> Shining Wisdom is arguably the weakest of all the Shining
games seen so far, but nothing changes the fact that it's an entertaining
old-school Action/RPG nonetheless. That's right, it's an Action/RPG; you
wander the land as a lonesome warrior slashing and stabbing anything foolish
enough to cross your path with your trusty sword, as opposed to partaking
in the usual strategic turn-based battle Shining
Force games that have made this series so great. Still, it's refreshing
to see a single series of RPGs explore different avenues of gameplay. Shining
Wisdom is the very first Saturn Shining game, which in terms
of storyline, continues not long after Shining
Force 2 ended. It was developed by Sonic Software Planning
(the name Camelot used when making games for Sega), a developer
that needs no introduction.
> The American version was translated by Working Designs. As a result,
there are a few translation errors in the American script absent from the
U.K. one due to name ownership problems. Parmacia, a familiar setting to
any Shining fan and the context in which Shining Wisdom itself
is set, is mistranslated as Palacia, for example. Americans would also
recognize Kazin and Sarah, heroes from Shining Force 2, if they
weren't named Parn and Sala, respectively. Sega legally own the
authentic names so Working Designs needed to work around them. Thus,
fabricated names were born.
> You take control of Mars, the son of a heroic knight who saved your homeland
of Odegan from an evil black dragon long ago. Defeating the dragon cost
Sir Jiles his life, yet his death was not in vain. Can you live up to your
father's grand legacy and ensure that evil is purged from the kingdom once
again? Ever since the death of your parents you've been living with your
grandparents. Thanks to your father's reputation, an opportunity to prove
your own worth has arisen -- as a guard at Odegan castle. However, not
all is as it seems, nor is your homeland safe. Pazort, a whispered to be
ancient dark elf wizard, plans to wreak havoc upon the innocent by resurrecting
something even older and darker. And yet, few are willing or strong enough
to stand against him, let alone thwart his plans. So, the weight of the
world rests on the shoulders of an aspiring young knight...
> Shining Wisdom is a non-linear Action/RPG: your ability to explore
is only hindered by the items you possess. You'll need to find special
items, which grant the user specific skills, in one area in order to navigate
your way to/through the next, or a place you've already visited. Who minds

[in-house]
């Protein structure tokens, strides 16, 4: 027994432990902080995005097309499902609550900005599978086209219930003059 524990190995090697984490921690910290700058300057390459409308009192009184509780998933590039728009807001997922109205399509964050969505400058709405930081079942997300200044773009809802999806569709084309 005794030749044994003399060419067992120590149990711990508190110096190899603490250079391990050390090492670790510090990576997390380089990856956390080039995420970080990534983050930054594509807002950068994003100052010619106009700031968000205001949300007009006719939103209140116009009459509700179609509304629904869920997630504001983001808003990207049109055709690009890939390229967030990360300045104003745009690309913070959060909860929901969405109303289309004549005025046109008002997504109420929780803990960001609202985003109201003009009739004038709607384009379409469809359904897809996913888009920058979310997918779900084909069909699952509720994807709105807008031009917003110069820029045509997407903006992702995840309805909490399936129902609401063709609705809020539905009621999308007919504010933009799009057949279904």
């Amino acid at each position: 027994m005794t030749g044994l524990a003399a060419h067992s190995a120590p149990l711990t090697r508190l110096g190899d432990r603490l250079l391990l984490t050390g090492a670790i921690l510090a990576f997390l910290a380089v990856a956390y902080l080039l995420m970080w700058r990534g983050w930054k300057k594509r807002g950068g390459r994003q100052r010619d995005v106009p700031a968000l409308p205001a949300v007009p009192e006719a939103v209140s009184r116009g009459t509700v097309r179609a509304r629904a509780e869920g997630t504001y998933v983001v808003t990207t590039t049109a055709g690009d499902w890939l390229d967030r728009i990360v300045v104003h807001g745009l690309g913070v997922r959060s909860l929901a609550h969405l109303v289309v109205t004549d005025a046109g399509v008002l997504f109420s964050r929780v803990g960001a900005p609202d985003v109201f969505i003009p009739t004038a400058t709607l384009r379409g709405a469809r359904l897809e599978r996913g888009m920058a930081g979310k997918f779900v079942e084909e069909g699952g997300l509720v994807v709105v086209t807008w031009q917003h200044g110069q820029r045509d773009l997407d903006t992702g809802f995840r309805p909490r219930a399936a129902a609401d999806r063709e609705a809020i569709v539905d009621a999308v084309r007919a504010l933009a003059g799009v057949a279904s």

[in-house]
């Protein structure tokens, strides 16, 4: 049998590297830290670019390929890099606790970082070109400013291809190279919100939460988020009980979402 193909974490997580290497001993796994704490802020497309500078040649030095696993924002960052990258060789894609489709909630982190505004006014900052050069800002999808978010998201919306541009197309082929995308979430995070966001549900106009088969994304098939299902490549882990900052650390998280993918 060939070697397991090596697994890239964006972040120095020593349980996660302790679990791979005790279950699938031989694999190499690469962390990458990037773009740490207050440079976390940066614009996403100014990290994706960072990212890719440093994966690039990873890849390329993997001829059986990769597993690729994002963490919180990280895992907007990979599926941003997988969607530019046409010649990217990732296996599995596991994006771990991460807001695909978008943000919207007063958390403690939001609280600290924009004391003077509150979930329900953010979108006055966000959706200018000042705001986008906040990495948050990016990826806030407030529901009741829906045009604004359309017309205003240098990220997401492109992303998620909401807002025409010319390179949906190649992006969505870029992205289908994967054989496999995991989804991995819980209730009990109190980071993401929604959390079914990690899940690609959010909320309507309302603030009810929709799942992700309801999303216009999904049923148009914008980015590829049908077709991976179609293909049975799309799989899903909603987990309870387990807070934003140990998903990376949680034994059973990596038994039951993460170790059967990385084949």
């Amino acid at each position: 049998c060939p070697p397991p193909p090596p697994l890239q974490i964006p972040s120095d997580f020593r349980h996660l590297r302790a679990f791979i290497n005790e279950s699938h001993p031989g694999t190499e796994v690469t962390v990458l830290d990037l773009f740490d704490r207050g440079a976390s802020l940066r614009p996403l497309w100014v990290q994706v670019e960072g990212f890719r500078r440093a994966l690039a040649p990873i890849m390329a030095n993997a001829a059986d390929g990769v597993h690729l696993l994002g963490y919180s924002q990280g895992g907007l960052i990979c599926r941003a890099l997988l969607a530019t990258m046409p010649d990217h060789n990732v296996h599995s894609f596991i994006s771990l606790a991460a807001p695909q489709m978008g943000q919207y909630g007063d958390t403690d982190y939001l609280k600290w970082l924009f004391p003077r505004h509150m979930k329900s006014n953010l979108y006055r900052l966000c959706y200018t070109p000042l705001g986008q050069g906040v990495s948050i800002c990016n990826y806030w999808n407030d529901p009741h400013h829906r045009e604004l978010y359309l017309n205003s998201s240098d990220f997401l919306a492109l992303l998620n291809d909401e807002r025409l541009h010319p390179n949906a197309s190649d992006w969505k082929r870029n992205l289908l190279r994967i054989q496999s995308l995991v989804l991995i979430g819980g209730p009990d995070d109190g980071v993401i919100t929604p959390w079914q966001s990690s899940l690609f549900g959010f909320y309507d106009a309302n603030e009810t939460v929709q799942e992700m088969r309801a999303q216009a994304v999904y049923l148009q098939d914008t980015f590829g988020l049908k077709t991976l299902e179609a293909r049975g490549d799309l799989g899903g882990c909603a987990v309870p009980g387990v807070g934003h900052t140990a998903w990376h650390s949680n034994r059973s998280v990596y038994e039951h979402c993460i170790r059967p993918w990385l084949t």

going back and forth if you're free to do so, right? The mole claw, for
example, allows your character to dig beneath sandy earth to dig underground
tunnels (when tunneling is possible) to wherever you need to go, and some
areas cannot be explored without it because the path forward will otherwise
be blocked. You basically fight your way through monster-ridden dungeons
filled with the standard Action/RPG obstacles inseparable from this RPG
sub-genre such as moving platforms, pitfalls, spikes rising up from the
ground and an occasional puzzle including fetch-quests and quests that
require pushing things (like statues) into their proper place all in the
name of righteousness. Life energy comes in the form of flaming life bubbles
instead of hit points. More can be found in your travels of course. Monsters
defeated at your hands drop money, life replenishing energy, or the occasional
handy item. There are towns filled with helpful inhabitants to point you
in the right direction (well just one large town actually, and another
that's empty for most of the game) where you can save your progress, talk
to people about your quest, and buy items you may or may not recognize
from previous games in this series to pull you back from the brink of death.
Healing herbs restore lost life, as they always have, and angel wings will
either teleport you back to the entrance of a dungeon area, or all the
way back home if used outside such areas in the main map. Both items have
the same picture icons as they did in the earlier games as if someone is
trying to remind us of their heritage.
> Should a 32 bit console be generating 2D graphics? I don't see why not.
Everything is rendered in colorful 2D magnificence similar to the Genesis
prequels, but the Saturn's larger color pallet generates a smoother,
vibrant, neatly outlined environment.
> The top down view is back but the character sprites are bigger. They
seem CGI rendered to me, with protruding features that are clearly delineated
from their surroundings thanks to the smooth edges. They pixelate when
viewed close up, though. They are colorful, shaded, short and rounded.
Cartoony yes, but polished and fluidly animated, especially the main character.
> Should 32 bit RPGs be text-based? Again, I fail to see why not; reading
isn't a thing of the past yet. The traditional portraits appearing in the